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Coffeewerk + Press
Where to eat

Where to eat in Galway when you're doing the Christmas sales

The city is not short on great places to grab a bite.

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Bracing yourself for some Christmas sales shopping in Galway? Joe McNamee has some ideas on where to eat in the city. 

There’s a case to be made for beginning a Christmas shopping day in Galway – or any day, for that matter - with scrambled eggs and feta cheese (with either roasted cherry tomatoes or smoked bacon) from Anton’s

Corrib House Tea Rooms
Corrib House Tea Rooms

It’s something of a cult classic round those parts, but if your Christmas shopping expedition in Galway requires something extra special, try the elegant Corrib House Tea Rooms

This is a gorgeous and stately space overlooking Salmon Weir, and whether you’re in the market for a light repast such as the buttermilk pancakes (served with plum and apple compote, maple syrup and Greek yoghurt) or the full-blown fry, you’ll most certainly, in the parlance, be ‘setting yourself up for the day ahead’. 

READ MORE: Where to eat in Cork when you're Christmas shopping

Mid-morning coffee break is an essential pitstop for the spiritual and physical wellbeing of any Christmas shopper, and Coffee Werk + Press covers all fronts. This is an effortlessly funky little venue on Quay Street serving up superb coffees made that also serves as a showcase for Irish and international art and design.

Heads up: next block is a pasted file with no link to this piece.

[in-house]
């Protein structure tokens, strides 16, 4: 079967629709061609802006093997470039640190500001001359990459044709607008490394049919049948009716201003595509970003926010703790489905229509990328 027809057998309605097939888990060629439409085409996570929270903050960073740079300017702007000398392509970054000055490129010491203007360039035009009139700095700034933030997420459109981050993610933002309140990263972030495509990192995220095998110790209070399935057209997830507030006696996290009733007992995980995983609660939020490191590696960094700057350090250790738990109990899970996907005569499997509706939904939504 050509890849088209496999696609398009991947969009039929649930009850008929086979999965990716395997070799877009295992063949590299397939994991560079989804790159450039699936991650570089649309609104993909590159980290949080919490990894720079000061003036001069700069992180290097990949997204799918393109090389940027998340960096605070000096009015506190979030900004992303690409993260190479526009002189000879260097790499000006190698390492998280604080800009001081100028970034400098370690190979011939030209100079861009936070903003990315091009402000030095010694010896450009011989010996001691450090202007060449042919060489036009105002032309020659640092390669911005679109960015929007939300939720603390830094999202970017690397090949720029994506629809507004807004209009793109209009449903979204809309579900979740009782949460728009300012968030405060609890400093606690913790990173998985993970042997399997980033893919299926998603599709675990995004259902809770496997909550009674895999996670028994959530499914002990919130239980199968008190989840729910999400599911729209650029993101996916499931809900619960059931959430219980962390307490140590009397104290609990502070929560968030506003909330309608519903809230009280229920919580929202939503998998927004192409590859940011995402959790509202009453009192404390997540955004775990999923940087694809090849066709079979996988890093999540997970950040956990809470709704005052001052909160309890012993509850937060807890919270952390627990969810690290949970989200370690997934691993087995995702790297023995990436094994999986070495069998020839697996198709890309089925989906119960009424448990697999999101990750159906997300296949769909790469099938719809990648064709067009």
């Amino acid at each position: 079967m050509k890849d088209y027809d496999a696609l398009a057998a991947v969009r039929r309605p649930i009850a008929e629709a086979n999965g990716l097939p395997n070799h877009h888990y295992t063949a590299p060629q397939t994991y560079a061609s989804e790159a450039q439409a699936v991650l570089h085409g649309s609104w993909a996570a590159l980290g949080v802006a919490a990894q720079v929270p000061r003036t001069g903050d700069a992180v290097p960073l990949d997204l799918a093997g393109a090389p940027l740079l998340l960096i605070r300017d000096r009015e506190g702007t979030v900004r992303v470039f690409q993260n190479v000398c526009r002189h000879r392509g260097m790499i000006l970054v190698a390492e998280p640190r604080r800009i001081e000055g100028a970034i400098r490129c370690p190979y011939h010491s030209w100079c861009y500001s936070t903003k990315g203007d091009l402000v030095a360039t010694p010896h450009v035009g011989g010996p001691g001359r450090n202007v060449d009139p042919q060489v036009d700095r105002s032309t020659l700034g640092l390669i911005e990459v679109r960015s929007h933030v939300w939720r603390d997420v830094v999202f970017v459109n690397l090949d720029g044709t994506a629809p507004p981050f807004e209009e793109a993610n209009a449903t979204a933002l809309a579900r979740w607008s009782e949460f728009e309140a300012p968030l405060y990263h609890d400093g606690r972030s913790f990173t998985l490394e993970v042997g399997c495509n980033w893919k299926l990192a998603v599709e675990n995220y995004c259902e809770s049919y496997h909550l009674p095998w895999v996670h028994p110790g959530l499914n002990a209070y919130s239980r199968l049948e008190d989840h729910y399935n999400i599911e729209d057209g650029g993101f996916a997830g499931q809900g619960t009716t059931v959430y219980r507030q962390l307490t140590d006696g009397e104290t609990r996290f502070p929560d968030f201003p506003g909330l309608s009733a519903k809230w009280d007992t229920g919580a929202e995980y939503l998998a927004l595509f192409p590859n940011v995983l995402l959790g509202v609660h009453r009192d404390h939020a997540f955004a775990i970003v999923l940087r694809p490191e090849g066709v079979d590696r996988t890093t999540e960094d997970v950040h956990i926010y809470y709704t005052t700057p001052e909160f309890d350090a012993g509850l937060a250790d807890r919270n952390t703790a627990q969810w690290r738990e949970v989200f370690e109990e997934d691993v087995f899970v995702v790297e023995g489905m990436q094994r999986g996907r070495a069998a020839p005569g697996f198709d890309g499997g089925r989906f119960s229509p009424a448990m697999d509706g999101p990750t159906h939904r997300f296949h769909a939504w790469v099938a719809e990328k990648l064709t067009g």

One of the quintessential Galway experiences, lunch in Kai is precisely the healing balm required for the fiscally-frazzled looking to down the bags for an hour or so. The always splendid fare can stretch from a simple bowl of soup to any of chef/proprietor Jess Murphy’s inventive interpretations of sublimely-sourced local produce. 

Kai
Kai

One example – the chickpea and goat’s curd filo pies with lentil pate, carrot and apple salad, parsley pistou, and garlic and herb focaccia - would soon have me back up in the saddle, shopping once more for Ireland. 

Long before Galway ever ‘discovered’ food, it had a reputation as a party town, a rep bed-rocked by some of the finest and liveliest pubs in the land. It being a time of year when ‘tradition’ comes into its own, I make no apologies for plumping for one of Ireland’s finest traditional pubs, Tigh Neachtain’s, a giddy warren of angular rooms and random spaces where you’ll get a perfect pint of plain. 

Loam
Loam

From traditional to 21st century, in one fell swoop, follow your pint there with dinner in the sleek, streamlined Loam. Chef/proprietor Enda McEvoy is one of the most original and intuitive cooks in the country.  

If the thought of a blow-out tasting menu is simply too much after a frenetic day, the two-course simplicity menu should more than suffice, and can be washed down with a guzzle or two from the superb selection of natural and organic wines.